Intercultural Utopias

Public Intellectuals, Cultural Experimentation, and Ethnic Pluralism in Colombia

Intercultural Utopias

Latin America Otherwise

More about this series

Book Pages: 360 Illustrations: 2 b&w photos, 1 map, 11 figures Published: September 2005

Anthropology > Cultural Anthropology, Latin American Studies > Andes

Although only 2 percent of Colombia’s population identifies as indigenous, that figure belies the significance of the country’s indigenous movement. More than a quarter of the Colombian national territory belongs to indigenous groups, and 80 percent of the country’s mineral resources are located in native-owned lands. In this innovative ethnography, Joanne Rappaport draws on research she has conducted in Colombia over the past decade—and particularly on her collaborations with activists—to explore the country’s multifaceted indigenous movement, which, after almost 35 years, continues to press for rights to live as indigenous people in a pluralistic society that recognizes them as citizens. Focusing on the intellectuals involved in the movement, Rappaport traces the development of a distinctly indigenous modernity in Latin America—one that defies common stereotypes of separatism or a romantic return to the past. As she reveals, this emerging form of modernity is characterized by interethnic communication and the reframing of selectively appropriated Western research methodologies within indigenous philosophical frameworks.

Intercultural Utopias centers on southwestern Colombia’s Cauca region, a culturally and linguistically heterogeneous area well known for its history of indigenous mobilization and its pluralist approach to ethnic politics. Rappaport interweaves the stories of individuals with an analysis of the history of the Regional Indigenous Council of Cauca and other indigenous organizations. She presents insights into the movement and the intercultural relationships that characterize it from the varying perspectives of regional indigenous activists, nonindigenous urban intellectuals dedicated to the fight for indigenous rights, anthropologists, local teachers, shamans, and native politicians.


Intercultural Utopias is extremely useful for thinking comparatively about indigenous movements, particularly the sections on bilingual education, the role of the national left, implementation of customary law, and dealings with transnational religious authorities.” — Diane Nelson, Journal of Anthropological Research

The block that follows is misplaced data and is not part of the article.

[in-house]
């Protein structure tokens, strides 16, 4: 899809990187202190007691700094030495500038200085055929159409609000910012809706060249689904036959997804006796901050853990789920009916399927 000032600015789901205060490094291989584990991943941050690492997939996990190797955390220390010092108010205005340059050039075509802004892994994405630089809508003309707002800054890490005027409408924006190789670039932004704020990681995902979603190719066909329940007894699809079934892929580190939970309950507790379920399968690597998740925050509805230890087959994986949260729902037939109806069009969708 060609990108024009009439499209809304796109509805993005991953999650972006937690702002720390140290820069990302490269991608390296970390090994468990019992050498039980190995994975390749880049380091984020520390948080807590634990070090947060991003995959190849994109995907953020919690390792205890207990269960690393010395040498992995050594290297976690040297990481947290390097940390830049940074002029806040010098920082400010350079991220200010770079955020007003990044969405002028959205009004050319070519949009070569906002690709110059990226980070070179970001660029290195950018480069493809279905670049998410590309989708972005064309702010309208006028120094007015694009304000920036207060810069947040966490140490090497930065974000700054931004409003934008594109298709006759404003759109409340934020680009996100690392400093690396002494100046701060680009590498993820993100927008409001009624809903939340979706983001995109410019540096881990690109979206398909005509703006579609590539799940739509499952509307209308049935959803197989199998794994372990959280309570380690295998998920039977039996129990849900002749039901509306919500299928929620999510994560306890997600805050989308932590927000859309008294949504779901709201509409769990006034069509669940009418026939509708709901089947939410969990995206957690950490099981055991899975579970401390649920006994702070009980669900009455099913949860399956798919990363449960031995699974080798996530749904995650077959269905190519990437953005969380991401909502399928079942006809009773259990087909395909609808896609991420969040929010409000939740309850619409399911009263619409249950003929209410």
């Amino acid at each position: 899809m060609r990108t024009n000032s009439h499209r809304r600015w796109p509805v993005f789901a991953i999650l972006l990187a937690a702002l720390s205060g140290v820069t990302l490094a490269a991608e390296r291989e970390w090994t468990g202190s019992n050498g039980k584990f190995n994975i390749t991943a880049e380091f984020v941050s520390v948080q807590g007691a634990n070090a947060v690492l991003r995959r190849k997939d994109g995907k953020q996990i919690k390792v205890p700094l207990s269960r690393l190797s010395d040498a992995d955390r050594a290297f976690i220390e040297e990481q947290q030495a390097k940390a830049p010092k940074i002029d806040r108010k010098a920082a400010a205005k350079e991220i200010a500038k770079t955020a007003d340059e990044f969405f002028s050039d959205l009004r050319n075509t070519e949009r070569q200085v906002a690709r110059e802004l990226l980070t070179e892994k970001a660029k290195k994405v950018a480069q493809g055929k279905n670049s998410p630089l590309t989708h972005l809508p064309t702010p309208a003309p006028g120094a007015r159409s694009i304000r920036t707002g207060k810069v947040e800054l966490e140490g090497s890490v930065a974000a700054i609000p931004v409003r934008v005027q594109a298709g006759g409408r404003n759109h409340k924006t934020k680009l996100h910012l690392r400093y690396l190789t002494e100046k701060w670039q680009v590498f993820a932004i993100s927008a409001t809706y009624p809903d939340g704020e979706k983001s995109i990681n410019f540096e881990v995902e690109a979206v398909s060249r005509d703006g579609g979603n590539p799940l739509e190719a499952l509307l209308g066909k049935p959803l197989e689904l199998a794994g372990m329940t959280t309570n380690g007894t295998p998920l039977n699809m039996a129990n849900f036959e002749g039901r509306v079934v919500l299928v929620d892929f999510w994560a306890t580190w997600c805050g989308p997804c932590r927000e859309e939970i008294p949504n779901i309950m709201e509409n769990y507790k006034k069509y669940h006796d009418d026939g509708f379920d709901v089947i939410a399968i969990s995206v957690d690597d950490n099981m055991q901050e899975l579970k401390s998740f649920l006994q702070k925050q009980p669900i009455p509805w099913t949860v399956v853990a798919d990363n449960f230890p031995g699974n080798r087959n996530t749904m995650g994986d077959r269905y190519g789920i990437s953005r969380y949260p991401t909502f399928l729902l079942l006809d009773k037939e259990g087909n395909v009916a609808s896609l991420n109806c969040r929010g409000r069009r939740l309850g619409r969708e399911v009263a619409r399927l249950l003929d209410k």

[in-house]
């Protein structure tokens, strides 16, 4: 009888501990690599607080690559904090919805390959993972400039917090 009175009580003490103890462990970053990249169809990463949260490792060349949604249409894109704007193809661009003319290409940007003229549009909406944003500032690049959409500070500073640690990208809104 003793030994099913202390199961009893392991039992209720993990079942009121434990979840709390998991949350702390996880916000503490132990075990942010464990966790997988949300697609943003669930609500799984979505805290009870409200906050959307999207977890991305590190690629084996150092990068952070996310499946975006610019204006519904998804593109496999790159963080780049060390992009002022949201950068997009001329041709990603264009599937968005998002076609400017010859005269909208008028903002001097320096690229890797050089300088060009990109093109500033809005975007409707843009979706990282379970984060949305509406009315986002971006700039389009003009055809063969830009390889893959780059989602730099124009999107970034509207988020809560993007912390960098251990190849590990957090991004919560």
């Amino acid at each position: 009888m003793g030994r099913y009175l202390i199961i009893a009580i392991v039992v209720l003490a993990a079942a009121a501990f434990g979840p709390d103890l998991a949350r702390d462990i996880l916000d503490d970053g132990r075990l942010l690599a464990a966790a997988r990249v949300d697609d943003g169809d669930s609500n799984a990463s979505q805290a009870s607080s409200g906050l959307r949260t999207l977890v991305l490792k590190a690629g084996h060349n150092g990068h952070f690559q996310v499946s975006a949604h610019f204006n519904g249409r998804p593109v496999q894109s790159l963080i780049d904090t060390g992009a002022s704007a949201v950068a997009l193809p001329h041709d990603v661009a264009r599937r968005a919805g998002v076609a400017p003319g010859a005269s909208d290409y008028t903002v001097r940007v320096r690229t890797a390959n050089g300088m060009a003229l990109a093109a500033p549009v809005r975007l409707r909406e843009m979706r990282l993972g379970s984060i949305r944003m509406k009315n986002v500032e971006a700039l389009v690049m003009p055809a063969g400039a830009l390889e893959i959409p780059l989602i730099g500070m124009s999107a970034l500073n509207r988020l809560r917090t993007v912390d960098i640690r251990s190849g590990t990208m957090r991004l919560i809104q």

“[A] complex and nuanced ethnography. . .[T]he book also reflects a particular kind of engagement: collaborative research with the indigenous intellectuals whose discourses and practices she describes.” — Nancy Postero, American Ethnologist

“In this path-breaking book, Rappaport describes and analyzes the work of ‘intellectuals’ that have during recent decades informed and shaped the indigenous movement in the province of Cauca (Colombia). . . . One of the book’s major insights is its challenge to the idea that Colombia’s indigenous movement is monolithic, with a homogenous set of actors.” — Esteban Rozo, Comparative Studies in Society and History

“Required reading for anyone interested in indigenous cultural activism and its relationship with the nation-state. . . . Rappaport’s book is a rich, sophisticated and much-needed ethnography of how a ‘social movement’ works in practice.”
— Peter Wade, Arizona Journal of Hispanic Cultural Studies

“Joanne Rappaport takes engaged anthropology a whole step further in this brilliant experimental ethnography. Through intercultural dialogues involving new generations of Nasa intellectuals and their nonindigenous collaborators in Colombia, we witness creative tactics to decolonize knowledge and produce novel hybrid political culture. Intercultural Utopias offers a rigorous, indigenously inflected analytical approach to issues such as indigenous politics, autonomy, and conflict ‘inside the inside’ of highly fluid arenas of indigenous activism.” — Kay Warren, author of Indigenous Movements and Their Critics: Pan-Maya Activism in Guatemala

“This book is a major intervention in discussions of interculturalism among scholars and activists committed to indigenous movements. Joanne Rappaport’s theoretical and methodological innovation and politically engaged practice model the transformative power of horizontal conversation between and among intellectuals from distinct linguistic and cultural traditions.” — Florencia E. Mallon, author of Courage Tastes of Blood: The Mapuche Community of Nicolás Ailío and the Chilean State, 1906–2001


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Author/Editor Bios Back to Top

Joanne Rappaport is Professor of Spanish at Georgetown University. She is the author of The Politics of Memory: Native Historical Interpretation in the Colombian Andes, also published by Duke University Press, and Cumbe Reborn: An Andean Ethnography of History.

Table of Contents Back to Top
About the Series ix

Acknowledgments xi

A Note on the Orthography of Nasa Yuwe xvii

Abbreviations for Colombian Organizations xix

Introduction 1

1. Frontier Nasa / Nasa de Frontera : The Dilemma of the Indigenous Intellectual 23

2. Colaboradores: The Predicament of Pluralism in an Intercultural Movement 55

3. Risking Dialogue: Anthropological Collaborations with Nasa Intellectuals 83

4. Interculturalism and Lo propio: CRIC’s Teachers as Local Intellectuals 115

5. Second Sight: Nasa and Guambiano Theory 152

6. The Battle for the Legacy of Father Ulcué: Spirituality in the Struggle between Region and Locality 185

7. Imagining a Pluralist Nation: Intellectuals and Indigenous Special Jurisdiction 227

Epilogue 262

Glossary 277

Notes 281

Works Cited 299

Index 325
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Paper ISBN: 978-0-8223-3599-3 / Cloth ISBN: 978-0-8223-3561-0
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